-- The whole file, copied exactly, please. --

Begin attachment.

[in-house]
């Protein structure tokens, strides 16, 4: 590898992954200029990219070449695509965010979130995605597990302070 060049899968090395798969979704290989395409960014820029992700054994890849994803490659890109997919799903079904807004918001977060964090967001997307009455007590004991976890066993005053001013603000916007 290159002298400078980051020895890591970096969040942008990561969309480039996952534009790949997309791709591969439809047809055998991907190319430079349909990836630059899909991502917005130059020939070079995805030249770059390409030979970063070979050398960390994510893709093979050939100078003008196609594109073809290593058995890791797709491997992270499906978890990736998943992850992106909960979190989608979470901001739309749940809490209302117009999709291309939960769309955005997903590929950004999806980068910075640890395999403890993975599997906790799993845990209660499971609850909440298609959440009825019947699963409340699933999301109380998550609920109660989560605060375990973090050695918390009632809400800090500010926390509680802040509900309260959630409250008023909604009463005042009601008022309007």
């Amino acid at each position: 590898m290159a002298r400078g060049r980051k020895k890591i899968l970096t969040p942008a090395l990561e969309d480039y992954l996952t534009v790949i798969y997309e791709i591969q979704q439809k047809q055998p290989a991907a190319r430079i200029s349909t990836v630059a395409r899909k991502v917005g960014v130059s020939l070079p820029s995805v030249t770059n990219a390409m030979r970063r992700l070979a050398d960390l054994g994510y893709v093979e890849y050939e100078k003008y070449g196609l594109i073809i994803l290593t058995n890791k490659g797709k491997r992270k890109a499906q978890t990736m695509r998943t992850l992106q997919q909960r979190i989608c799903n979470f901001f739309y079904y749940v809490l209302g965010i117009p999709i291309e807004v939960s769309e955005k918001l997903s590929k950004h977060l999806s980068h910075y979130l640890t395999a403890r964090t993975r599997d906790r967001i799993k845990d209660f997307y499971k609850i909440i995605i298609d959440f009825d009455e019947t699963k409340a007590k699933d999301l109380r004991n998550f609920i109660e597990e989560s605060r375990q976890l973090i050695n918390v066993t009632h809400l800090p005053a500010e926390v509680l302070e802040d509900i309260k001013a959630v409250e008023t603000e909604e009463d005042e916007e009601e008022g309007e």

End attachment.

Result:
[in-house]
């Protein structure tokens, strides 16, 4: 590898992954200029990219070449695509965010979130995605597990302070 060049899968090395798969979704290989395409960014820029992700054994890849994803490659890109997919799903079904807004918001977060964090967001997307009455007590004991976890066993005053001013603000916007 290159002298400078980051020895890591970096969040942008990561969309480039996952534009790949997309791709591969439809047809055998991907190319430079349909990836630059899909991502917005130059020939070079995805030249770059390409030979970063070979050398960390994510893709093979050939100078003008196609594109073809290593058995890791797709491997992270499906978890990736998943992850992106909960979190989608979470901001739309749940809490209302117009999709291309939960769309955005997903590929950004999806980068910075640890395999403890993975599997906790799993845990209660499971609850909440298609959440009825019947699963409340699933999301109380998550609920109660989560605060375990973090050695918390009632809400800090500010926390509680802040509900309260959630409250008023909604009463005042009601008022309007």
């Amino acid at each position: 590898m290159a002298r400078g060049r980051k020895k890591i899968l970096t969040p942008a090395l990561e969309d480039y992954l996952t534009v790949i798969y997309e791709i591969q979704q439809k047809q055998p290989a991907a190319r430079i200029s349909t990836v630059a395409r899909k991502v917005g960014v130059s020939l070079p820029s995805v030249t770059n990219a390409m030979r970063r992700l070979a050398d960390l054994g994510y893709v093979e890849y050939e100078k003008y070449g196609l594109i073809i994803l290593t058995n890791k490659g797709k491997r992270k890109a499906q978890t990736m695509r998943t992850l992106q997919q909960r979190i989608c799903n979470f901001f739309y079904y749940v809490l209302g965010i117009p999709i291309e807004v939960s769309e955005k918001l997903s590929k950004h977060l999806s980068h910075y979130l640890t395999a403890r964090t993975r599997d906790r967001i799993k845990d209660f997307y499971k609850i909440i995605i298609d959440f009825d009455e019947t699963k409340a007590k699933d999301l109380r004991n998550f609920i109660e597990e989560s605060r375990q976890l973090i050695n918390v066993t009632h809400l800090p005053a500010e926390v509680l302070e802040d509900i309260k001013a959630v409250e008023t603000e909604e009463d005042e916007e009601e008022g309007e």